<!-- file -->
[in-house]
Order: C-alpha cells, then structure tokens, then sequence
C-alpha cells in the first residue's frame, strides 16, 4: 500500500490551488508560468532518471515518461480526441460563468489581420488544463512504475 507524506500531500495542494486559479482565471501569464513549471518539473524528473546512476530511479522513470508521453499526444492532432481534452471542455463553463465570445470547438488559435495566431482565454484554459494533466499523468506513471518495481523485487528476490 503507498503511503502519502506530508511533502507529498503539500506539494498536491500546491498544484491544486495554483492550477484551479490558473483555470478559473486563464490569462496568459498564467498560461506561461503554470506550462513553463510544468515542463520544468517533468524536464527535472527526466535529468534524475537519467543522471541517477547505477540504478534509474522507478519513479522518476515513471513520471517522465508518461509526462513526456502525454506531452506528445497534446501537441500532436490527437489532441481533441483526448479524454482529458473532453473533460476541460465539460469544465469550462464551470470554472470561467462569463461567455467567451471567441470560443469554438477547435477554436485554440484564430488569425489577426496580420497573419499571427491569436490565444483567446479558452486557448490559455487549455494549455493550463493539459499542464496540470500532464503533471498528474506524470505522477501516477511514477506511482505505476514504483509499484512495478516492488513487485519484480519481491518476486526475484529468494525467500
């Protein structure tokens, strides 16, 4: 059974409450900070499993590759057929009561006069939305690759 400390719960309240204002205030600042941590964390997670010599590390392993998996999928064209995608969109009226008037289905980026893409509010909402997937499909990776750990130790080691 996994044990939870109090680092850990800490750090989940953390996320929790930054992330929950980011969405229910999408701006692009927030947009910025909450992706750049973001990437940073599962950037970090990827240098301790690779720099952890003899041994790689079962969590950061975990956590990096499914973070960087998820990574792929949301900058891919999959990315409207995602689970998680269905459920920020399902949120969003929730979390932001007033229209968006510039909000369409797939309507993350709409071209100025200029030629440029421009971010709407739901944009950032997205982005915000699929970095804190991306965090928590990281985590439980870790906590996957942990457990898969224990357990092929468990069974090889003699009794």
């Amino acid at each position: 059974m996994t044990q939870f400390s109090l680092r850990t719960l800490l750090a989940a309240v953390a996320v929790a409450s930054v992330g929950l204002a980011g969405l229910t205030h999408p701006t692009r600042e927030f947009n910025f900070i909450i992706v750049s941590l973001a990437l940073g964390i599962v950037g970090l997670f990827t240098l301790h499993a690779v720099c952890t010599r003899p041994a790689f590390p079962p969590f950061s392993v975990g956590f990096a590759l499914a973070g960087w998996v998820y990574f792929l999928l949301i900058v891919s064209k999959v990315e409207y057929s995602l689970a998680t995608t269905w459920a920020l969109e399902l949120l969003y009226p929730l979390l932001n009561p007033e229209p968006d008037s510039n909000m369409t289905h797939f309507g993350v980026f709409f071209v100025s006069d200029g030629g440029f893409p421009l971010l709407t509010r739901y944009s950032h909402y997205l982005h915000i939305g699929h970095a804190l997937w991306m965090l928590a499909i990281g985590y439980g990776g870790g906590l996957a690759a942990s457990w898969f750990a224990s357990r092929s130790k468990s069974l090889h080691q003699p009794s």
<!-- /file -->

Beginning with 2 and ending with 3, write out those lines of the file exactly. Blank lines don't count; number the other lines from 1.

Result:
Order: C-alpha cells, then structure tokens, then sequence
C-alpha cells in the first residue's frame, strides 16, 4: 500500500490551488508560468532518471515518461480526441460563468489581420488544463512504475 507524506500531500495542494486559479482565471501569464513549471518539473524528473546512476530511479522513470508521453499526444492532432481534452471542455463553463465570445470547438488559435495566431482565454484554459494533466499523468506513471518495481523485487528476490 503507498503511503502519502506530508511533502507529498503539500506539494498536491500546491498544484491544486495554483492550477484551479490558473483555470478559473486563464490569462496568459498564467498560461506561461503554470506550462513553463510544468515542463520544468517533468524536464527535472527526466535529468534524475537519467543522471541517477547505477540504478534509474522507478519513479522518476515513471513520471517522465508518461509526462513526456502525454506531452506528445497534446501537441500532436490527437489532441481533441483526448479524454482529458473532453473533460476541460465539460469544465469550462464551470470554472470561467462569463461567455467567451471567441470560443469554438477547435477554436485554440484564430488569425489577426496580420497573419499571427491569436490565444483567446479558452486557448490559455487549455494549455493550463493539459499542464496540470500532464503533471498528474506524470505522477501516477511514477506511482505505476514504483509499484512495478516492488513487485519484480519481491518476486526475484529468494525467500